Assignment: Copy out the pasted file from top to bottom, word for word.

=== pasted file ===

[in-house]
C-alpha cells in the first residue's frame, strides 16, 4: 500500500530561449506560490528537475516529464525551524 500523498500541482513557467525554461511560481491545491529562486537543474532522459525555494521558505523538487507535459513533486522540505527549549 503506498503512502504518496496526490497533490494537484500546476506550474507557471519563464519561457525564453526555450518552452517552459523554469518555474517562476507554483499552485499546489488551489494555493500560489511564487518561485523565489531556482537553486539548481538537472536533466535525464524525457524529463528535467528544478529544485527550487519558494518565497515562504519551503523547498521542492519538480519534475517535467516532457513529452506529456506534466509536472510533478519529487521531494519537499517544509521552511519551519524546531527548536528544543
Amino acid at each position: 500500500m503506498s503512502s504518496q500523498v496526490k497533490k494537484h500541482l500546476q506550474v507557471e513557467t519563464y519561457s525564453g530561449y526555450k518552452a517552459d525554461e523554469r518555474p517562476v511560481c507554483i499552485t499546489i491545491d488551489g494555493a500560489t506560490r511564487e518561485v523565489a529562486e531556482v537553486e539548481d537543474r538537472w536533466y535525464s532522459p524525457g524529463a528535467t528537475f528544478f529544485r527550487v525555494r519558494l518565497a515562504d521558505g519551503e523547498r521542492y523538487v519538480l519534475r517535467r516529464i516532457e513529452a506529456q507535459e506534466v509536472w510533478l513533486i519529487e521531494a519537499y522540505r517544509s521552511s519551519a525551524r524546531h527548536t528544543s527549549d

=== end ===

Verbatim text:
[in-house]
C-alpha cells in the first residue's frame, strides 16, 4: 500500500530561449506560490528537475516529464525551524 500523498500541482513557467525554461511560481491545491529562486537543474532522459525555494521558505523538487507535459513533486522540505527549549 503506498503512502504518496496526490497533490494537484500546476506550474507557471519563464519561457525564453526555450518552452517552459523554469518555474517562476507554483499552485499546489488551489494555493500560489511564487518561485523565489531556482537553486539548481538537472536533466535525464524525457524529463528535467528544478529544485527550487519558494518565497515562504519551503523547498521542492519538480519534475517535467516532457513529452506529456506534466509536472510533478519529487521531494519537499517544509521552511519551519524546531527548536528544543
Amino acid at each position: 500500500m503506498s503512502s504518496q500523498v496526490k497533490k494537484h500541482l500546476q506550474v507557471e513557467t519563464y519561457s525564453g530561449y526555450k518552452a517552459d525554461e523554469r518555474p517562476v511560481c507554483i499552485t499546489i491545491d488551489g494555493a500560489t506560490r511564487e518561485v523565489a529562486e531556482v537553486e539548481d537543474r538537472w536533466y535525464s532522459p524525457g524529463a528535467t528537475f528544478f529544485r527550487v525555494r519558494l518565497a515562504d521558505g519551503e523547498r521542492y523538487v519538480l519534475r517535467r516529464i516532457e513529452a506529456q507535459e506534466v509536472w510533478l513533486i519529487e521531494a519537499y522540505r517544509s521552511s519551519a525551524r524546531h527548536t528544543s527549549d